As we head into VMworld I’m looking forward to seeing all of the latest and greatest from the vRealize suite. Over the last few VMworlds we’ve seen VMware cement vRealize as the umbrella brand for their management offerings.
Based on a recent look at VMware’s web site it also appears that the vRealize suite got another marketing uplift. The focus is now on more intelligent operations, automation and DevOps. Seems like all the right buzz words to me.
Obviously the vRealize suite is more than just marketing hype. It is a collection of tools that VMware has purchased or built over the last few years. And with the market and customers seeking a better way to meet the increasing demand to deliver better applications running on multiple clouds it’s no wonder VMware continues to invest in this area.
Let’s take a closer look at the tools. First an important distinction. Suite vs. the infrastructure components from VMware and other vendors. After all, a management tool without something to manage is not much of anything.
Infrastructure Components and Capabilities
VMware is a leader here with vSphere. There is also Hyper-v, KVM, Xen or PowerVM. Most VMware customers may also be leveraging the DRS capabilities designed to balance ESX hosts in a cluster based on Mem, CPU or other metrics.
2. Public Cloud
Many enterprises are now also leveraging public cloud services from AWS, Azure or a host of others. vCloud Air is VMware’s offering in this space. These providers offer infrastructure as a service with the ease of a credit card swipe. Managing cost and performance is left up to the customer.
Software defined networking is seeing more adoption and VMware has been heavily promoting its NSX offering in the last few VMworlds. NSX is based on Nicira which they purchased in 2012. There are also offerings from Nuage and Cisco ACI. All designed to make the life of the networking administrator less complex.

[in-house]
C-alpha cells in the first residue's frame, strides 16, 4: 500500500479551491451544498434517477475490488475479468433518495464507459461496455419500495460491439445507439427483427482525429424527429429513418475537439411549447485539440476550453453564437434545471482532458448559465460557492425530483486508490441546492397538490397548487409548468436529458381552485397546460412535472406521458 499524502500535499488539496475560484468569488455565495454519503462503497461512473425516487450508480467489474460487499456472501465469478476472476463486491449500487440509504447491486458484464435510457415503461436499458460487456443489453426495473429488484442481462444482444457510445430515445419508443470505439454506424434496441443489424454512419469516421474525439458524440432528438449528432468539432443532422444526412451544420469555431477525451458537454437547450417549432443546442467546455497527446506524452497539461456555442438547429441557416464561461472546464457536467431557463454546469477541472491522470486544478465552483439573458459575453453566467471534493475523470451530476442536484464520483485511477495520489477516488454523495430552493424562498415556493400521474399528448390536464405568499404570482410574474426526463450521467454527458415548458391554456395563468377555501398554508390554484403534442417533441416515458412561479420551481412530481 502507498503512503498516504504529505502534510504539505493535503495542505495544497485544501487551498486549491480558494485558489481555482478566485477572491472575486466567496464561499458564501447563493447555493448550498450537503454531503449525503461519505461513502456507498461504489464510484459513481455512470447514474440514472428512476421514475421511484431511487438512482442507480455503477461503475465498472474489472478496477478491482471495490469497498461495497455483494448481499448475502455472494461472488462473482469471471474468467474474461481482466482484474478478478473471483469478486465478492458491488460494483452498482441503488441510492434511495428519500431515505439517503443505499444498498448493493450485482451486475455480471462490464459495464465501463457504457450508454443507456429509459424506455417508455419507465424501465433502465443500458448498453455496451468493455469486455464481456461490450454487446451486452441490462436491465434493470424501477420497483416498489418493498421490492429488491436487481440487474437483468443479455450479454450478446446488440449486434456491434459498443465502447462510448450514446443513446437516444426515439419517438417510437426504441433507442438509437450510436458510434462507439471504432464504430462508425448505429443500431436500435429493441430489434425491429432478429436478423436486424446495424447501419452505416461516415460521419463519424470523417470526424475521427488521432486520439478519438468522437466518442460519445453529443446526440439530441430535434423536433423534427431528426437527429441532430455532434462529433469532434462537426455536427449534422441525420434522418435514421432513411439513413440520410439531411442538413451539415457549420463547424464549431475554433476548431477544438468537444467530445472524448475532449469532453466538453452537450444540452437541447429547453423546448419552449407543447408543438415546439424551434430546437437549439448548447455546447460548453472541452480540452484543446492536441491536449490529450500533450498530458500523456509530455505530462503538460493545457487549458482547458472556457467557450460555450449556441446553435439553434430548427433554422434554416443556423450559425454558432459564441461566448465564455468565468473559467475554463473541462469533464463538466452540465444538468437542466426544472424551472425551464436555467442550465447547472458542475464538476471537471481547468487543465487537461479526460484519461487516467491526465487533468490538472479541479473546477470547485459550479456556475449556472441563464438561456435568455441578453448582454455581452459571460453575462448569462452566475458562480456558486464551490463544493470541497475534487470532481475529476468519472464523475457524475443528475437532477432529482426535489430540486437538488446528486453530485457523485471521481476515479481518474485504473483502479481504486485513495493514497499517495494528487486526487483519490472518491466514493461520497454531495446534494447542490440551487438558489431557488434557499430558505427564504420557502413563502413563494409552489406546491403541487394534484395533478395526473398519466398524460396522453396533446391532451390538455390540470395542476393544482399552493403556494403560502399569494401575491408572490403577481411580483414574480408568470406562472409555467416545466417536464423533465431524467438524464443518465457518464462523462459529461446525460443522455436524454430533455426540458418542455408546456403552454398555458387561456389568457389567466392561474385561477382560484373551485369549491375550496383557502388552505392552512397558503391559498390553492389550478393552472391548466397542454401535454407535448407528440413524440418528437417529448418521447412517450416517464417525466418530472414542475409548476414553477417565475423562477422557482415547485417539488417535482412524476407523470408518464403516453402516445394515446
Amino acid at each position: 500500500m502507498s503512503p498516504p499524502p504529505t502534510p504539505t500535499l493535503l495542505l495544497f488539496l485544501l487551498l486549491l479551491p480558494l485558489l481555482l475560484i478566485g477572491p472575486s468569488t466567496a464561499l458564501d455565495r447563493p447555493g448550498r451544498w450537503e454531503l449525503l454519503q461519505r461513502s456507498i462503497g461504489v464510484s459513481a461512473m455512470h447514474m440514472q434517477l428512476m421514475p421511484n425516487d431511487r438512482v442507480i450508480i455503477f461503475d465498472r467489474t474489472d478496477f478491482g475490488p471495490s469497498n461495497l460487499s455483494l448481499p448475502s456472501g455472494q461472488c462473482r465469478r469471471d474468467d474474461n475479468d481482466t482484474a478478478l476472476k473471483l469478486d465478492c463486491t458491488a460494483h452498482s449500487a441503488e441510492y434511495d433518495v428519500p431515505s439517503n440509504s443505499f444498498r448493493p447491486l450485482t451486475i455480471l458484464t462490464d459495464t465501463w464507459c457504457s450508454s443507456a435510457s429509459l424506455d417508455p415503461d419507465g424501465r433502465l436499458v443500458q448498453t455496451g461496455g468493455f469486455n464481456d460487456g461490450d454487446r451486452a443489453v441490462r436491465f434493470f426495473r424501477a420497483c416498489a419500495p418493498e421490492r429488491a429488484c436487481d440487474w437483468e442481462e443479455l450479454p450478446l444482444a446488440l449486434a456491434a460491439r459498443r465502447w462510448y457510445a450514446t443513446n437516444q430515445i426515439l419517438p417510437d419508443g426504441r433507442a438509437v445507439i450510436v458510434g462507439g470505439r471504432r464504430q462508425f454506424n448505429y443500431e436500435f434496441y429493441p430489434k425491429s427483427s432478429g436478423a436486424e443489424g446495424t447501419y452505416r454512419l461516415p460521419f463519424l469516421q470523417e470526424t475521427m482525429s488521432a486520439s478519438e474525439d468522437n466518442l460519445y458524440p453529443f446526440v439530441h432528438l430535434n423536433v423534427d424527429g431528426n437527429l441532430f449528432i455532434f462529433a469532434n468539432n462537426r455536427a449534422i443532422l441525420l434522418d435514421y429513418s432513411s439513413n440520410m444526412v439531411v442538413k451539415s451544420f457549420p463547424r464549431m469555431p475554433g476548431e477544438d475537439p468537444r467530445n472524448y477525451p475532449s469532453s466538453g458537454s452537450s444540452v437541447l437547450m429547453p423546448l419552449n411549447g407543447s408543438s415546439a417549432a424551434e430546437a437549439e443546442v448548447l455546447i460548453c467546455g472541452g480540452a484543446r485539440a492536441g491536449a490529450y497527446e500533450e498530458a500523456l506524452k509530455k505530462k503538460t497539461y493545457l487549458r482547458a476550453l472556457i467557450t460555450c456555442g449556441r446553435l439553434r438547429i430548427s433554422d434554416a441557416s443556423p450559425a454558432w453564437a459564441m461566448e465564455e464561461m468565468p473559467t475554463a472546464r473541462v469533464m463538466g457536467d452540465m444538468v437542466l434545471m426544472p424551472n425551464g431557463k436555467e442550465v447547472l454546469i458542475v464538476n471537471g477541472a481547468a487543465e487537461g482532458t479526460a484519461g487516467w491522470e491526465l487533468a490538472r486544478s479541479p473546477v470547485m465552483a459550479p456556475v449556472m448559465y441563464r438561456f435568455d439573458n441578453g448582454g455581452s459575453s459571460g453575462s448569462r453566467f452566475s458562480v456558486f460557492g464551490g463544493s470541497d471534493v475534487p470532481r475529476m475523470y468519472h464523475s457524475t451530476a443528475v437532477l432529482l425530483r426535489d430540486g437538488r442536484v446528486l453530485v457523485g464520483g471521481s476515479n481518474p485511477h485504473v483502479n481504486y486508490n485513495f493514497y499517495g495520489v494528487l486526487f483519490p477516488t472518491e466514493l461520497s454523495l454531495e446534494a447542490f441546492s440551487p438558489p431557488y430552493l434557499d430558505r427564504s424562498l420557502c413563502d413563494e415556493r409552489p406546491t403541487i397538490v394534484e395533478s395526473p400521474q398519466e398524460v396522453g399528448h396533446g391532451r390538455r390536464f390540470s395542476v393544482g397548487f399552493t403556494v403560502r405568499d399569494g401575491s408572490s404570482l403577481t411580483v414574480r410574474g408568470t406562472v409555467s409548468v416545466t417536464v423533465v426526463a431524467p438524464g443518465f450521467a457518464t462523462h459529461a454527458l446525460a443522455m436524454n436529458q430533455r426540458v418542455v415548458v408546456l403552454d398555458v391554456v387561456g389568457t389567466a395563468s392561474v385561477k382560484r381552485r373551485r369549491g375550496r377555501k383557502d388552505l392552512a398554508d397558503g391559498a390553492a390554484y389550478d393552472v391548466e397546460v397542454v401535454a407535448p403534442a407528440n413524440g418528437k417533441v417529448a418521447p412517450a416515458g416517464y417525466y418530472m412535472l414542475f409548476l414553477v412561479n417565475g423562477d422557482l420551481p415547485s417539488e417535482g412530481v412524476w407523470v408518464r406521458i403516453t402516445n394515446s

Beyond these categories there are also a host of tools for software defined storage, continuous deployment and integration, application monitoring, container orchestration, etc.
Now let’s take a look at the collection of tools that make up the vRealize suite. At a high level the capabilities include automation, log analysis, monitoring, management and reporting. Here are the pieces.
1. vRealize Automation
This is really made of two pieces vRealize Automation (vRA) and vRealize Orchestrator (although both are separate products). BTW, vRealize Orchestrator used to be called vCenter Orchestrator. Orchestrator is used for process automation, where the user defines a bunch of steps. Those steps are then executed in a sequence that the user defines. For example, find virtual machine, turn it on, check that it is turned on, send an email that it’s turned on.
vRA is the evolution of what VMware originally acquired as DynamicOps. It provides self-service management making it easier for a user to deploy a new application. The user needs to make some important decisions. For example, ‘Where should I place a new VM? Will its resource consumption cause issues to other workloads?’ Or, ‘If this workload is deployed to the public cloud, should the other components of the application it is part of go with? Do I define a static rule for that? What happens when that changes?’